It’s late afternoon, and the sun is beginning to creep toward the horizon. You’re standing on a viewing platform overlooking hundreds of oversized Hershey’s Kisses. Or maybe they’re gumdrops. Either way, they look delicious.
Unfortunately, the bubbles in front of you aren’t candy. You can’t even eat them, despite their sweet-sounding name. The Chocolate Hills are actually grass-covered, limestone mounds. During the dry season, the green grass turns brown, making them look like cocoa. More than 1,000 of them cover a 20-square-mile area. Legends—most having to do with giants—abound regarding their creation. They’re actually the result of tectonic plates shifting, though. They still contain fossils, corals, and mollusk shells, since they originated under the sea. While rice paddies fill the flat land in between the hills.
The Chocolate Hills are in the center of Bohol Island, one of the largest islands in the Philippines. The island was discovered by the Spanish, later became a guerrilla stronghold during World War II, and now welcomes tourists in search of beauty and adventure. Besides the distinctive geological formations, tarsiers—tiny primates—call the island home. Plus, the island is full of pine forests, mangrove swamps, caves, waterfalls, and beaches.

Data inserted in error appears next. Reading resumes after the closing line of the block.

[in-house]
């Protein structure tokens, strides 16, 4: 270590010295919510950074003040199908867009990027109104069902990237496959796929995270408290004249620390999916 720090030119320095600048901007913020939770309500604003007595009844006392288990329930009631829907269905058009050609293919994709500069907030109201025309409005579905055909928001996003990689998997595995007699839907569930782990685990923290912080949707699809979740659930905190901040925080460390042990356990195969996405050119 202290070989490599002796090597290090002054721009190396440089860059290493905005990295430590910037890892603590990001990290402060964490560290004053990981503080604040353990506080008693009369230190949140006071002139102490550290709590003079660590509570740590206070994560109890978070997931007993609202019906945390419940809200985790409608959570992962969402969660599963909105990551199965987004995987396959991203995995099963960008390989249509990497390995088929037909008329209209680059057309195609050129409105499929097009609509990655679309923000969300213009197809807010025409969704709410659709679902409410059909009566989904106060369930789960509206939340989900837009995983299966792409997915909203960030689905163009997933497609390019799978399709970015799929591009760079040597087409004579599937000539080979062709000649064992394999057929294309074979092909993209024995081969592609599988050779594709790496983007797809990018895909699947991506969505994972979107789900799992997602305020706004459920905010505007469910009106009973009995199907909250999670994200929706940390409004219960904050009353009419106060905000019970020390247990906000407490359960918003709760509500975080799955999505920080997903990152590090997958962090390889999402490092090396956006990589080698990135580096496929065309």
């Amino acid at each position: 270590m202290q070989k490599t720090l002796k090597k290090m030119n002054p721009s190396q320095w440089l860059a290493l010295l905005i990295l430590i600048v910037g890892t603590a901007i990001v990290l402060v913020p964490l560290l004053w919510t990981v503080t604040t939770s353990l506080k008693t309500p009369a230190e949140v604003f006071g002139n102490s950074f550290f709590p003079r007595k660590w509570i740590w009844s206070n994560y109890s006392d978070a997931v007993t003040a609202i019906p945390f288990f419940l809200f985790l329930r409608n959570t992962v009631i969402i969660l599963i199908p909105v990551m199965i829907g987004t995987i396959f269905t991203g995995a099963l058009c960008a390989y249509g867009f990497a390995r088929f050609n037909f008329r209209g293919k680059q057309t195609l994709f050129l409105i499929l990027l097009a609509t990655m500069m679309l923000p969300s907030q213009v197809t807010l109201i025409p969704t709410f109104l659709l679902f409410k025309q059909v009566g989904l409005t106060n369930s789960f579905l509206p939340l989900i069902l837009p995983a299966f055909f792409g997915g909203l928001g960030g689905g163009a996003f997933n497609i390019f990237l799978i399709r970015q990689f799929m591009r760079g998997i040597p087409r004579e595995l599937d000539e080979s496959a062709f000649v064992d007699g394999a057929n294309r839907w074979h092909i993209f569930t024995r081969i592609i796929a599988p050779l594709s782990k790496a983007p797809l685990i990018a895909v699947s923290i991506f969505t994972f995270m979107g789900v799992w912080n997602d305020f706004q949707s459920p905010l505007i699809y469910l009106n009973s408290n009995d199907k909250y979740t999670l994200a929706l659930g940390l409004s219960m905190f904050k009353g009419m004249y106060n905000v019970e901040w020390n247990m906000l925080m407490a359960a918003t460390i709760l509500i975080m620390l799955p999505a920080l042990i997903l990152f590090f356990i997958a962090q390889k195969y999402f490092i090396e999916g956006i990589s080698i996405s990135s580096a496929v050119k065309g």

You’re supposed to be returning to one of those gorgeous beaches along the southern shore right now. But you’re still mesmerized. The farther the sun disappears, the more it looks like the hills are floating above the rice paddies. If only you could reach out, grab one, and eat it.